Arizona COVID-19 cases: 7 days
Cases 835,030 | Deaths 16,691
On Friday, March 19, Arizona reported 423 new cases of COVID-19 and 46 additional deaths.
Local businesses and schools adapt to changes in COVID restrictions
Governor Doug Ducey has ordered schools to offer in-person instruction and lifted capacity restrictions on indoor dining. Arizona's daily average of COVID-19 cases continues to decline but new variants are spreading in the state.
This week, The Buzz discusses these reopening steps and hears what the last year has been like for teachers and restaurant owners.
Listen to the full episode here.
Southern Arizona growth, Gila County vaccinations, understanding variants
Arizona 360 learns more about growth trends during the pandemic. Sun Corridor’s VP of Economic Development Susan Dumon provides insight on the types of companies and manufacturers that are choosing to expand in Pima County.
Lorraine Rivera also speaks to Meritage Homes Division President Jeff Grobstein about its plans to break ground on two new housing communities in the Marana and Vail areas. Arizona Republic digital opinions editor Joanna Allhands discusses how continued growth in the state challenges existing water resources.
Tony Paniagua travels to Gila County to see firsthand its approach to vaccinating residents against COVID-19.
UA virologist Felicia Goodrum helps us understand more about the COVID-19 variants that are spreading across the U.S.
Watch the full episode here.
Democratic lawmaker Kirsten Engel announces run for Congress
A state lawmaker from Tucson is the first major candidate to jump into the race to replace retiring Democratic Congresswoman Ann Kirkpatrick.
Sen. Kirsten Engel announced Friday she plans to run in what's likely to be a crowded Democratic primary. Engel is an environmental law professor at University of Arizona and was elected last year to her first term in the Arizona Senate following two terms in the House.
The district currently includes parts of Tucson and Southeastern Arizona, but the boundaries will change due to redistricting ahead of the 2022 election.
Navajo Nation nears 30K COVID-19 cases since pandemic began
WINDOW ROCK — The Navajo Nation on Thursday reported six more deaths and 18 new cases of COVID-19 as the total number of cases approaches the 30,000 mark since the pandemic began.
The latest numbers pushed the tribe’s pandemic total to 29,987 confirmed cases and 1,228 known deaths.
The Navajo Nation had a soft reopening Monday with 25% capacity for some businesses under certain restrictions. Still, mask mandates and daily curfews remain.
Tribal President Jonathan Nez is strongly urging all residents to limit their travel to only essential activities. He says now is not the time to go on vacation or to hold large in-person gatherings on the reservation that covers parts of Arizona, New Mexico and Utah.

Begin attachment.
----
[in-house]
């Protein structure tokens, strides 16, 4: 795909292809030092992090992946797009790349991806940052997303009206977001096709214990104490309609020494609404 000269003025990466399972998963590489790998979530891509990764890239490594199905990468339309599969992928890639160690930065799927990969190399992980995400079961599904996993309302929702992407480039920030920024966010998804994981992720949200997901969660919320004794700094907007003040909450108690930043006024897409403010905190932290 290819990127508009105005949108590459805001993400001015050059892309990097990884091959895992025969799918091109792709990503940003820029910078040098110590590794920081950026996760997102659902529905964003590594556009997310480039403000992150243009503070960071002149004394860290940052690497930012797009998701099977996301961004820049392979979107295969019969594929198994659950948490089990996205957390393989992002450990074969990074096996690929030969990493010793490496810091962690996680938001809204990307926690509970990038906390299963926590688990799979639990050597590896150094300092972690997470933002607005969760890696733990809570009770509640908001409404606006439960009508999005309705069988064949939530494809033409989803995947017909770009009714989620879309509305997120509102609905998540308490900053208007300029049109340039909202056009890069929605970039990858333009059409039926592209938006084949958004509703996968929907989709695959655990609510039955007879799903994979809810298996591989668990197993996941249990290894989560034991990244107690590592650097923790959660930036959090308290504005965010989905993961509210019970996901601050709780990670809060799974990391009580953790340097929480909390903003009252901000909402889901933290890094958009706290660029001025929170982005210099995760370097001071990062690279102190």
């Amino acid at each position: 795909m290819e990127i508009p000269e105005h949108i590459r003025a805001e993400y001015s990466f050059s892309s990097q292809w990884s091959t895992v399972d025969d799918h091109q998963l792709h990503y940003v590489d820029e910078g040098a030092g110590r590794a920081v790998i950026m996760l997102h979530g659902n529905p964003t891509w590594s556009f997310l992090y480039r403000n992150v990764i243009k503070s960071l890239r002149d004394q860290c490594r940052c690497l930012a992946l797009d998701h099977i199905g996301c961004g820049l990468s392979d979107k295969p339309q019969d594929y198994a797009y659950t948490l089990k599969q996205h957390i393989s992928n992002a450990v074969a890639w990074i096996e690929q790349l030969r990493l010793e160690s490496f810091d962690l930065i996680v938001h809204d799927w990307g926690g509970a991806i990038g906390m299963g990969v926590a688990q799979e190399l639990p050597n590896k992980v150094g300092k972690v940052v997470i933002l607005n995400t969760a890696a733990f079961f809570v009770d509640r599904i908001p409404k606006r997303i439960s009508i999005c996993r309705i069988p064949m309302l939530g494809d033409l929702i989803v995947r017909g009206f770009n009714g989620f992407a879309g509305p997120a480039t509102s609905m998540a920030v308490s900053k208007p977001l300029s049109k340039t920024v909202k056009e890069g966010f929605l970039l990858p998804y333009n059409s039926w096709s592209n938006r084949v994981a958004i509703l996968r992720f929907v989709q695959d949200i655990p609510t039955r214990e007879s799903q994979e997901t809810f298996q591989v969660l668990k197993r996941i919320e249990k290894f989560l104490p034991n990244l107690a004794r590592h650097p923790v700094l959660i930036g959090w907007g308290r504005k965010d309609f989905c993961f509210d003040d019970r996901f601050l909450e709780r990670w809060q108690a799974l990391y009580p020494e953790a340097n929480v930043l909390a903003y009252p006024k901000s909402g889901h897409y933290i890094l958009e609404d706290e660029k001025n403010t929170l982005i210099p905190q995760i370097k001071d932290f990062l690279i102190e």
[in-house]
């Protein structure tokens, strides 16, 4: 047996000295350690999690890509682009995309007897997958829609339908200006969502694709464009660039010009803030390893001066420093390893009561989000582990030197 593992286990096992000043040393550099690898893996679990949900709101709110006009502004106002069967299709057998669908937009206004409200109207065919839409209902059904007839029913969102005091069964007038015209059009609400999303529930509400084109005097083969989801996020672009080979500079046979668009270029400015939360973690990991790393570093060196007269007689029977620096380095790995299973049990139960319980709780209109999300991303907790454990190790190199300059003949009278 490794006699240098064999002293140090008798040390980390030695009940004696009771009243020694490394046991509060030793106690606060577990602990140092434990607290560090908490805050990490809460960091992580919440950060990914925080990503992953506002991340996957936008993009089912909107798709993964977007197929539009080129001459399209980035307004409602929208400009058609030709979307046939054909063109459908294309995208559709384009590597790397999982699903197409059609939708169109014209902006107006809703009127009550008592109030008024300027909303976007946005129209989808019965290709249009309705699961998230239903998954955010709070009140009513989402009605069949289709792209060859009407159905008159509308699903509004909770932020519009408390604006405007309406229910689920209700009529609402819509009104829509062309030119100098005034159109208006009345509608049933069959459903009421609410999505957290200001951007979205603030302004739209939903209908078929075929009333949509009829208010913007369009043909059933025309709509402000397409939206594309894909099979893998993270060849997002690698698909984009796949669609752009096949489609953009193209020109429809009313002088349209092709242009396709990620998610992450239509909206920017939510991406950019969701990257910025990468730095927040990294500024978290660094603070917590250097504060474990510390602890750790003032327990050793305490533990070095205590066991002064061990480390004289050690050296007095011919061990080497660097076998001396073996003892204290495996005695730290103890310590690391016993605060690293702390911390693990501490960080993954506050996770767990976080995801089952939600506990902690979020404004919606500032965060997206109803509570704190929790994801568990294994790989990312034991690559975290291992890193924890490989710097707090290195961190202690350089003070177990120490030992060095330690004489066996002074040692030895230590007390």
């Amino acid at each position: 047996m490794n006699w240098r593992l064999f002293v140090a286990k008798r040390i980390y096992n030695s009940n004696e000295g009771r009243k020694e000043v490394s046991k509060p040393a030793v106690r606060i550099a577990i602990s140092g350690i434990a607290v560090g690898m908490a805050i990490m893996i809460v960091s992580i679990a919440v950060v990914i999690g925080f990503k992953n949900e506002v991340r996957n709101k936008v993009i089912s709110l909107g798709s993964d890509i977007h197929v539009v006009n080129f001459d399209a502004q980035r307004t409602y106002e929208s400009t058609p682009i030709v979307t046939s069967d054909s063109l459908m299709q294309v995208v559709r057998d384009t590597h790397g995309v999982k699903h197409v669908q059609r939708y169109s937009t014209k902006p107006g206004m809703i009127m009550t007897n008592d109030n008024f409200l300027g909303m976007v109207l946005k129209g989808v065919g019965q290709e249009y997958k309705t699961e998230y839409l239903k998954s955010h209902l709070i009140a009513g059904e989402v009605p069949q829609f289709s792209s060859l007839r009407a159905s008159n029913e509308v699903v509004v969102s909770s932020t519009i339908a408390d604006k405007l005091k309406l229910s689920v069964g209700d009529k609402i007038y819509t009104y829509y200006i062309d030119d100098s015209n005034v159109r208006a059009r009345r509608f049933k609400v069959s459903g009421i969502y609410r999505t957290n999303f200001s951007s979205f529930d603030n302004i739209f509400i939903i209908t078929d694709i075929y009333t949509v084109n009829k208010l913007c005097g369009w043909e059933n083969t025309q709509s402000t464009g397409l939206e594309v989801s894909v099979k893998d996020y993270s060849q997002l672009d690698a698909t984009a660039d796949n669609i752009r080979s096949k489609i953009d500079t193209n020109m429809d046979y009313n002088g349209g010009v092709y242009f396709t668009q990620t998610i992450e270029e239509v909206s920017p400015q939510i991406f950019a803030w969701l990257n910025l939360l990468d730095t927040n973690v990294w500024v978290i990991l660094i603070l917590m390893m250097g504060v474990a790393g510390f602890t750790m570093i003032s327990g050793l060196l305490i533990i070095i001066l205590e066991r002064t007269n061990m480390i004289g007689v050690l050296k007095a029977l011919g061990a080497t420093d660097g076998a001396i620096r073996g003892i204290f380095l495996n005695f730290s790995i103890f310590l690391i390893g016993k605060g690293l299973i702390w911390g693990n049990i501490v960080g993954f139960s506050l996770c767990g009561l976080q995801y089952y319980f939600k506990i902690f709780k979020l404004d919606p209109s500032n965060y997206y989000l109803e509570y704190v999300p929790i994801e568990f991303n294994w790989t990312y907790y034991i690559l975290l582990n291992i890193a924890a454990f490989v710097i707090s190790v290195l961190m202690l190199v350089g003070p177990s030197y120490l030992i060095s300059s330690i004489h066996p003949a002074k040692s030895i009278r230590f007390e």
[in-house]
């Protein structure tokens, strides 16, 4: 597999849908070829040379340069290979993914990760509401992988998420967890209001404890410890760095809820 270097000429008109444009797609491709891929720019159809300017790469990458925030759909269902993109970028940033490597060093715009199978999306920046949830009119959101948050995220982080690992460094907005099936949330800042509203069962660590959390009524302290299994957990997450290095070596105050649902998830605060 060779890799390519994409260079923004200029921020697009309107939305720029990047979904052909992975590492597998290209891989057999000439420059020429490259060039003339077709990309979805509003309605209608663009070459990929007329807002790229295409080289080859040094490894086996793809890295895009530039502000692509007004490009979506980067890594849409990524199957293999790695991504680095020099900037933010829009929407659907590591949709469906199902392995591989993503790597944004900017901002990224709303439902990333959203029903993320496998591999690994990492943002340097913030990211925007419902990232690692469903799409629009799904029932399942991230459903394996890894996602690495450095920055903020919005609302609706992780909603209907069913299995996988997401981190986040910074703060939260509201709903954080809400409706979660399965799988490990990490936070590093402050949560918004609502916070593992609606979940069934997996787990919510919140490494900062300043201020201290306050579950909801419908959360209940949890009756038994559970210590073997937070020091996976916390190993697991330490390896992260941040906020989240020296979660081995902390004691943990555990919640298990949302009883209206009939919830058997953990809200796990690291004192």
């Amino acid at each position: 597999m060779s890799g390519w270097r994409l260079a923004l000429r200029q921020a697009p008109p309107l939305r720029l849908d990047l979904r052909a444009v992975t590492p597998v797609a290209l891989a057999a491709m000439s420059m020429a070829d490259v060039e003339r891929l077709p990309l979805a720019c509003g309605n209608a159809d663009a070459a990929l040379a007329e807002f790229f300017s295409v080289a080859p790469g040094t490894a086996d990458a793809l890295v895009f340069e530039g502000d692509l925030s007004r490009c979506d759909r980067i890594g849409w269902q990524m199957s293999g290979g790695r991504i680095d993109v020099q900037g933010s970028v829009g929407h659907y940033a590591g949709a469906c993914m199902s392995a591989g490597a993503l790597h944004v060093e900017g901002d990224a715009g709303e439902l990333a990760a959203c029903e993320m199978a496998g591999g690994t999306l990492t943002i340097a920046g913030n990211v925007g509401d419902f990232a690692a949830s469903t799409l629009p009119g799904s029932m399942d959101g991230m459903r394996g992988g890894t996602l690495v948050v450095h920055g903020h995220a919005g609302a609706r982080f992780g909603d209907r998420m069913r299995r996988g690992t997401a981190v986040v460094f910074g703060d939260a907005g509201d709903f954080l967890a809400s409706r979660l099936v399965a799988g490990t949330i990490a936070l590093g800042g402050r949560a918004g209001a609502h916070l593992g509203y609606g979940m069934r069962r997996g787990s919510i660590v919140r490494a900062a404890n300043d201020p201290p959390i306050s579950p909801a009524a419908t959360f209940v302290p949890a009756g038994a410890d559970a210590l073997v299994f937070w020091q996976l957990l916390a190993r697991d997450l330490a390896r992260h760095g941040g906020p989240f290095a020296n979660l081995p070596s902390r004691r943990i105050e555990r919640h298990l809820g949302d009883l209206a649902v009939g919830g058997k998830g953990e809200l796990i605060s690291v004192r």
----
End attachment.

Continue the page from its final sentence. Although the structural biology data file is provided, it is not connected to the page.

With incoming Arizona heat, vaccine sites to move in April
PHOENIX — Arizona's top health official says state-run outdoor vaccination sites will switch to nighttime operations or shut down next month in anticipation of hotter temperatures.
State Department of Health Services Director Dr. Cara Christ said Friday officials are already eying indoor venues to replace the parking lot operations at State Farm Stadium in Glendale and Phoenix Municipal Stadium. The state has already identified a site in Mesa that will replace the vaccination clinic at Chandler-Gilbert Community College.
The University of Arizona site in Tucson, however, will continue administering vaccines outdoors.
State Farm Stadium will only give out doses between the hours of 5 p.m. and 9 a.m. starting April 4.
Arizona governor, Florida senator blast Biden over border
PHOENIX — Republicans overseeing their party’s efforts to elect senators and governors trekked to the Arizona-Mexico border and laid blame for a surge in migrants at the feet of President Joe Biden.
Arizona Gov. Doug Ducey and Florida Sen. Rick Scott visited Douglas, Arizona, on Friday as the GOP looks to weaponize the influx of migrants against Democrats.
Ducey said, “Joe Biden has broken our border" and demanded that the Democratic president make clear that U.S. borders are not open.
Biden said in an ABC News interview this week that his message to migrants was “don't leave your town or city or community.”
Emergency sites for migrant children raising safety concerns
McALLEN, Texas — A former camp for oil field workers that is now housing immigrant teenagers has emerged as a trouble spot in the Biden administration's response to growing numbers of children arriving at the border.
The U.S. government has stopped taking immigrant teenagers to the converted camp amid questions about the safety of emergency sites it is setting up in border states.
The Associated Press has learned that the converted camp has been plagued by multiple issues just five days after the Biden administration opened it amid a scramble to find space for immigrant children.
Amid border surge, confusion reigns over Biden policies
TIJUANA, Mexico — A new migrant camp in Tijuana, Mexico, shows how confusion has undercut the message from U.S. President Joe Biden that it's not the time to come to the United States.
Badly misinformed, some 1,500 migrants who set up tents across the border from San Diego harbor false hope that Biden will open entry briefly and without notice. Or they think he may announce a plan that will put them first in line to claim asylum, though he hasn’t said anything to support that theory.
Biden has promised to create "a humane asylum system” but hasn't detailed the new approach or said when it will be unveiled, creating an information void.